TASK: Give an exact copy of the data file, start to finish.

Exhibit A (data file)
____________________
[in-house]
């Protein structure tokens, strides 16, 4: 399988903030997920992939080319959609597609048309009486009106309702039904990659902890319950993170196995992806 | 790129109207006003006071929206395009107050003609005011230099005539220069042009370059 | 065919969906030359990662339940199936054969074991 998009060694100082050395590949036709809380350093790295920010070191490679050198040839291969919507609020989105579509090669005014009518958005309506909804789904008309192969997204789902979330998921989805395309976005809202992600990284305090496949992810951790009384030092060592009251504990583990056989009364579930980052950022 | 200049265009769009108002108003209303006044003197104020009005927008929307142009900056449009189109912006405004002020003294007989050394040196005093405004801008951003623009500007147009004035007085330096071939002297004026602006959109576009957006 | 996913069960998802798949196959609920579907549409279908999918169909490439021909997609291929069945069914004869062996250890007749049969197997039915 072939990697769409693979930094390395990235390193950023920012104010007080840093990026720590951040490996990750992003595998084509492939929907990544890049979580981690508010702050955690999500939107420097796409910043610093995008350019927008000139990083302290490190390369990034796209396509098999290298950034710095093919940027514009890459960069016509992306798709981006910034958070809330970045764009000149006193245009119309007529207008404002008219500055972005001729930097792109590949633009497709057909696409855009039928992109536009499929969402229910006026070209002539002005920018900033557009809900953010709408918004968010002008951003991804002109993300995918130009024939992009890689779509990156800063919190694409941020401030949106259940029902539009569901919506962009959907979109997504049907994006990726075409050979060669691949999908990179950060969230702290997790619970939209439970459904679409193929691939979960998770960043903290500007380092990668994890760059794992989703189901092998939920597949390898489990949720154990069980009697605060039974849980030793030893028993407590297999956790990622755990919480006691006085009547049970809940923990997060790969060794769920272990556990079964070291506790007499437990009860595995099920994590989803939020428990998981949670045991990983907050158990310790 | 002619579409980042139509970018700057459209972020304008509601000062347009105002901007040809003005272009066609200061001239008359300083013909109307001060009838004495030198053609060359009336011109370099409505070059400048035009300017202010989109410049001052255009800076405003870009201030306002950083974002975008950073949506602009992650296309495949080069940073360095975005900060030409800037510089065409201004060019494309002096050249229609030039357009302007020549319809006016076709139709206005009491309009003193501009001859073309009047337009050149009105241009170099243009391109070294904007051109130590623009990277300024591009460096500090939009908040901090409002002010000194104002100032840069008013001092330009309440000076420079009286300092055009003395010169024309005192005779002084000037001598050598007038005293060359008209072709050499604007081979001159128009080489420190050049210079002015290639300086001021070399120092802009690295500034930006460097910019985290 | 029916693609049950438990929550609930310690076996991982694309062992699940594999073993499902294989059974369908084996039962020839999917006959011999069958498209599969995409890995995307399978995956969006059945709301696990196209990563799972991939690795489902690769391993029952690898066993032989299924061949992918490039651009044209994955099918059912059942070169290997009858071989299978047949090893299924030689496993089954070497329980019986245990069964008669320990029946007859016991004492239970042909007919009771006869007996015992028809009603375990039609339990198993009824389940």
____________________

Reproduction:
[in-house]
């Protein structure tokens, strides 16, 4: 399988903030997920992939080319959609597609048309009486009106309702039904990659902890319950993170196995992806 | 790129109207006003006071929206395009107050003609005011230099005539220069042009370059 | 065919969906030359990662339940199936054969074991 998009060694100082050395590949036709809380350093790295920010070191490679050198040839291969919507609020989105579509090669005014009518958005309506909804789904008309192969997204789902979330998921989805395309976005809202992600990284305090496949992810951790009384030092060592009251504990583990056989009364579930980052950022 | 200049265009769009108002108003209303006044003197104020009005927008929307142009900056449009189109912006405004002020003294007989050394040196005093405004801008951003623009500007147009004035007085330096071939002297004026602006959109576009957006 | 996913069960998802798949196959609920579907549409279908999918169909490439021909997609291929069945069914004869062996250890007749049969197997039915 072939990697769409693979930094390395990235390193950023920012104010007080840093990026720590951040490996990750992003595998084509492939929907990544890049979580981690508010702050955690999500939107420097796409910043610093995008350019927008000139990083302290490190390369990034796209396509098999290298950034710095093919940027514009890459960069016509992306798709981006910034958070809330970045764009000149006193245009119309007529207008404002008219500055972005001729930097792109590949633009497709057909696409855009039928992109536009499929969402229910006026070209002539002005920018900033557009809900953010709408918004968010002008951003991804002109993300995918130009024939992009890689779509990156800063919190694409941020401030949106259940029902539009569901919506962009959907979109997504049907994006990726075409050979060669691949999908990179950060969230702290997790619970939209439970459904679409193929691939979960998770960043903290500007380092990668994890760059794992989703189901092998939920597949390898489990949720154990069980009697605060039974849980030793030893028993407590297999956790990622755990919480006691006085009547049970809940923990997060790969060794769920272990556990079964070291506790007499437990009860595995099920994590989803939020428990998981949670045991990983907050158990310790 | 002619579409980042139509970018700057459209972020304008509601000062347009105002901007040809003005272009066609200061001239008359300083013909109307001060009838004495030198053609060359009336011109370099409505070059400048035009300017202010989109410049001052255009800076405003870009201030306002950083974002975008950073949506602009992650296309495949080069940073360095975005900060030409800037510089065409201004060019494309002096050249229609030039357009302007020549319809006016076709139709206005009491309009003193501009001859073309009047337009050149009105241009170099243009391109070294904007051109130590623009990277300024591009460096500090939009908040901090409002002010000194104002100032840069008013001092330009309440000076420079009286300092055009003395010169024309005192005779002084000037001598050598007038005293060359008209072709050499604007081979001159128009080489420190050049210079002015290639300086001021070399120092802009690295500034930006460097910019985290 | 029916693609049950438990929550609930310690076996991982694309062992699940594999073993499902294989059974369908084996039962020839999917006959011999069958498209599969995409890995995307399978995956969006059945709301696990196209990563799972991939690795489902690769391993029952690898066993032989299924061949992918490039651009044209994955099918059912059942070169290997009858071989299978047949090893299924030689496993089954070497329980019986245990069964008669320990029946007859016991004492239970042909007919009771006869007996015992028809009603375990039609339990198993009824389940």